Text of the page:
Models of Organized Crime Executive Summary

Topics: Gang, Crime, Police Pages: 2 (447 words) Published: February 26, 2013
Models of Organized Crime Executive Summary
Cherrie King
CJA/384
February 14, 2013
Sgt. Steve Schneider

Models of Organized Crime Executive Summary
An organized crime is a group of three or more people of a formalized structure and the main object is to obtain money through an illegal activities. This definition is one of many for organized crime, there are five types of organized crime, and there are two models that are used to describe the structure of organized crime and even though both of these are models of organized crime, they are both different. These models are: 1. Bureaucratic or Corporate Model

2. Patron-client or Patrimonial Model
The Bureaucratic model is different than Patron-client for the following reasons: * Bureaucratic model is efficiency is the prime factor for large operations or activities. * This model follows the characteristics of Weber’s and Taylor’s model. * Once activities expand, the bureaucratic structure becomes necessary to control the enterprise with rules, hierarchy, specialization, and means of communication. * Some examples of this structure are Colombian cartels and the outlaw biker groups. * A more susceptible to law enforcement efforts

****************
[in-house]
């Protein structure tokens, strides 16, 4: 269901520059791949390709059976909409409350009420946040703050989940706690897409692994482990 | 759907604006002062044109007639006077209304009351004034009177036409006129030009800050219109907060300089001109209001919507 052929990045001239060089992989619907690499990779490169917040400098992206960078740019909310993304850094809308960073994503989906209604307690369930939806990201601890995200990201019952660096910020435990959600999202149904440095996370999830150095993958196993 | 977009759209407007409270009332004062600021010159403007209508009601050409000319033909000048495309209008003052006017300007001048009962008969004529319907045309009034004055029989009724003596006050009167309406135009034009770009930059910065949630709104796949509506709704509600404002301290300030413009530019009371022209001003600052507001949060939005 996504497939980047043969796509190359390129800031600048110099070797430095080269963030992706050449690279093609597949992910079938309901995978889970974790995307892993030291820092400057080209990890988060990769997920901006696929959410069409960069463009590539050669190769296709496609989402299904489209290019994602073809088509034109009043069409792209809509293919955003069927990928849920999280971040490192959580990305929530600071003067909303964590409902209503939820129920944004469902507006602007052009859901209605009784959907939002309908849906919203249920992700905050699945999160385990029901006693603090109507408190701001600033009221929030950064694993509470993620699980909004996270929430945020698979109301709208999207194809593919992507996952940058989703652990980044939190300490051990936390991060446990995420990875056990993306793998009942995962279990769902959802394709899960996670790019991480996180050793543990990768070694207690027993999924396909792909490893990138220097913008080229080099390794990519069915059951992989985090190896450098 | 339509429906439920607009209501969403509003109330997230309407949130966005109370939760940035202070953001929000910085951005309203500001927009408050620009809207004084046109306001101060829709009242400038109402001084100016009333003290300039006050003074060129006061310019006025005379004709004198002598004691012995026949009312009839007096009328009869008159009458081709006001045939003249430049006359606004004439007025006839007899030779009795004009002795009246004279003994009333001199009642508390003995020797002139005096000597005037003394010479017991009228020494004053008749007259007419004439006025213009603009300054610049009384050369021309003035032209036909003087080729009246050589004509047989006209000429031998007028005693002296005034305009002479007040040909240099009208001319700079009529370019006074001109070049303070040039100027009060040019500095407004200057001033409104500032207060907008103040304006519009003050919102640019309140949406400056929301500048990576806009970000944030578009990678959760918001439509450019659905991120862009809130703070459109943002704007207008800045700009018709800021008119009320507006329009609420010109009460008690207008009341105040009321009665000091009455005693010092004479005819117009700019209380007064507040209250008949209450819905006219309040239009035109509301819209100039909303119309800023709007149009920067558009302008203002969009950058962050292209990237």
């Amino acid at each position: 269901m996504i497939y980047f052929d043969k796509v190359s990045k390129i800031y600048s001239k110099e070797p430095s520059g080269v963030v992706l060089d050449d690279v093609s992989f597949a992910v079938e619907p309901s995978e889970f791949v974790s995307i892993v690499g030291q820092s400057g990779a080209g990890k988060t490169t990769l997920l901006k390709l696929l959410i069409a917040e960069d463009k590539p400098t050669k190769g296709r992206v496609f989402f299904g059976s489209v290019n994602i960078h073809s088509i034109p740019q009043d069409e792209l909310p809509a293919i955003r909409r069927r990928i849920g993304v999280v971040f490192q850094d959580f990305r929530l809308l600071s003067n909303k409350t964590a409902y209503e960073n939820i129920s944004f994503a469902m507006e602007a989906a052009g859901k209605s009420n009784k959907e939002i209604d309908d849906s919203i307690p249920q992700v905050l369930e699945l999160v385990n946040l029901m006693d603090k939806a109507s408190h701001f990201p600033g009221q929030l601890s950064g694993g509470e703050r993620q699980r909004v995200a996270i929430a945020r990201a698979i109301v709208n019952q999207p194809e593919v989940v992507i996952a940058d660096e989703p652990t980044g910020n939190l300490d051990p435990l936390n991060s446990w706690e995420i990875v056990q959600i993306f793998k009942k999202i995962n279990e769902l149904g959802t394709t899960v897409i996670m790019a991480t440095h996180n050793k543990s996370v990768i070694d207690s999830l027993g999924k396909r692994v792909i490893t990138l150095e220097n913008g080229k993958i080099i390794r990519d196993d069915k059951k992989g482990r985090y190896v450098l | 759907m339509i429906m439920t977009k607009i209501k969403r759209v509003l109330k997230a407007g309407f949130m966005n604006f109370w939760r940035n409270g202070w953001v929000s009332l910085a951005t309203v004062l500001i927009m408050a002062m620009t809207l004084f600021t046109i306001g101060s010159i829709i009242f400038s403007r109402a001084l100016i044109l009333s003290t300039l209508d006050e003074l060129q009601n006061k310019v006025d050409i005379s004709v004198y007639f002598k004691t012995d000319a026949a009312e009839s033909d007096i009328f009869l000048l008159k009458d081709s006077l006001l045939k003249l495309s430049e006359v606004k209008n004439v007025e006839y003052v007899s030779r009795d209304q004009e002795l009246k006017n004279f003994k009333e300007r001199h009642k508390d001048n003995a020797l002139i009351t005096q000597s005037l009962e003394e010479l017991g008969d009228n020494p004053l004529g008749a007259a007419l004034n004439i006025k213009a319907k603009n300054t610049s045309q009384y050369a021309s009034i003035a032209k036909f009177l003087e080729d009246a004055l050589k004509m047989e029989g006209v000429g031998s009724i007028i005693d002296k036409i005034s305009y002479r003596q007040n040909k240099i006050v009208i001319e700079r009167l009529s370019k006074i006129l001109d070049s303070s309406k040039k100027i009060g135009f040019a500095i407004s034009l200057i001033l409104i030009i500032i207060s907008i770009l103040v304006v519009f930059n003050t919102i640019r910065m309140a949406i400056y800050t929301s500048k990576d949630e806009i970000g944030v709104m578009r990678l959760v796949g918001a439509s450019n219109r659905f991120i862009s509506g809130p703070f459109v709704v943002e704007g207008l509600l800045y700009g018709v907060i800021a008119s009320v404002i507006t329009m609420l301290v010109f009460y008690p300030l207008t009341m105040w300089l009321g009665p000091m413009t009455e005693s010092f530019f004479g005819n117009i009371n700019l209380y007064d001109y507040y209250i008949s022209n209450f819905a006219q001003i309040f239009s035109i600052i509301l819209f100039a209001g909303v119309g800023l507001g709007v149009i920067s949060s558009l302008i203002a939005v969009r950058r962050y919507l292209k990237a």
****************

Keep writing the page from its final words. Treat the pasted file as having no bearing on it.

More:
The Patron-client model is different than the Bureaucratic Model for the following reasons: * Patron-client is based on bonds that tie organizations together * Provides aid and protection while clients become a loyal member. * Offers the advantage of continuity.

* This model is less centralized and has more control over subordinates. * It requires more of a complex law enforcement effort.
* Often uninvolved in actual criminal activity and only provides information on targets for the client to rob or steal. Both models are similar in the following reasons:
1. Benefit law enforcement, researchers, society, and professionals 2. Supporting Research, statistics, facts, and convincing arguments 3. Information presented on...
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